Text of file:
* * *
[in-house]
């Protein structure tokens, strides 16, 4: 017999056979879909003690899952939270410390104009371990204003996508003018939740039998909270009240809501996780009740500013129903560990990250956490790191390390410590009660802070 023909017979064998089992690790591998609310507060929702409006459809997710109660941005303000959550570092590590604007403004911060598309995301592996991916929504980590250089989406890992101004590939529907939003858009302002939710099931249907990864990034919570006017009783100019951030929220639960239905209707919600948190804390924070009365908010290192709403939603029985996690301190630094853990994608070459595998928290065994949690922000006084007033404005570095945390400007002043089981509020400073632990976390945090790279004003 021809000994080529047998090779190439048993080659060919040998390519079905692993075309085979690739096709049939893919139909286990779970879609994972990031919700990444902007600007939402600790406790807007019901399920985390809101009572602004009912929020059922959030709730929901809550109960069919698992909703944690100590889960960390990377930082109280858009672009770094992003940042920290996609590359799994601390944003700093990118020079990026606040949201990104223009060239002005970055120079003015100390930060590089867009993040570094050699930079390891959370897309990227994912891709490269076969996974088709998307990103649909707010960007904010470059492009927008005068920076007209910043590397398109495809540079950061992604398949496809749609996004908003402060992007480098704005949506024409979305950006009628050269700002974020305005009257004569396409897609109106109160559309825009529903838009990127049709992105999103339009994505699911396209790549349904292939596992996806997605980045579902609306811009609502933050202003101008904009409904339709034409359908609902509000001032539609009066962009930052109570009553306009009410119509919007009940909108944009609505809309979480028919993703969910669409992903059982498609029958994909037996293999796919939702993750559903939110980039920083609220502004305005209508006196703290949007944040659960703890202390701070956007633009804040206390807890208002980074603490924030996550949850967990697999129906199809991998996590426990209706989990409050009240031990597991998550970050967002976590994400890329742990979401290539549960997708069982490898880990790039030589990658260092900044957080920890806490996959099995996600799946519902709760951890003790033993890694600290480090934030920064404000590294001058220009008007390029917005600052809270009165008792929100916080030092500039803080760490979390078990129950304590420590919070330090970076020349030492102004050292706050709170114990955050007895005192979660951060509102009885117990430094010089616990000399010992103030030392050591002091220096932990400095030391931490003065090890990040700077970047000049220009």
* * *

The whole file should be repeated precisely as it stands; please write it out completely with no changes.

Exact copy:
[in-house]
């Protein structure tokens, strides 16, 4: 017999056979879909003690899952939270410390104009371990204003996508003018939740039998909270009240809501996780009740500013129903560990990250956490790191390390410590009660802070 023909017979064998089992690790591998609310507060929702409006459809997710109660941005303000959550570092590590604007403004911060598309995301592996991916929504980590250089989406890992101004590939529907939003858009302002939710099931249907990864990034919570006017009783100019951030929220639960239905209707919600948190804390924070009365908010290192709403939603029985996690301190630094853990994608070459595998928290065994949690922000006084007033404005570095945390400007002043089981509020400073632990976390945090790279004003 021809000994080529047998090779190439048993080659060919040998390519079905692993075309085979690739096709049939893919139909286990779970879609994972990031919700990444902007600007939402600790406790807007019901399920985390809101009572602004009912929020059922959030709730929901809550109960069919698992909703944690100590889960960390990377930082109280858009672009770094992003940042920290996609590359799994601390944003700093990118020079990026606040949201990104223009060239002005970055120079003015100390930060590089867009993040570094050699930079390891959370897309990227994912891709490269076969996974088709998307990103649909707010960007904010470059492009927008005068920076007209910043590397398109495809540079950061992604398949496809749609996004908003402060992007480098704005949506024409979305950006009628050269700002974020305005009257004569396409897609109106109160559309825009529903838009990127049709992105999103339009994505699911396209790549349904292939596992996806997605980045579902609306811009609502933050202003101008904009409904339709034409359908609902509000001032539609009066962009930052109570009553306009009410119509919007009940909108944009609505809309979480028919993703969910669409992903059982498609029958994909037996293999796919939702993750559903939110980039920083609220502004305005209508006196703290949007944040659960703890202390701070956007633009804040206390807890208002980074603490924030996550949850967990697999129906199809991998996590426990209706989990409050009240031990597991998550970050967002976590994400890329742990979401290539549960997708069982490898880990790039030589990658260092900044957080920890806490996959099995996600799946519902709760951890003790033993890694600290480090934030920064404000590294001058220009008007390029917005600052809270009165008792929100916080030092500039803080760490979390078990129950304590420590919070330090970076020349030492102004050292706050709170114990955050007895005192979660951060509102009885117990430094010089616990000399010992103030030392050591002091220096932990400095030391931490003065090890990040700077970047000049220009």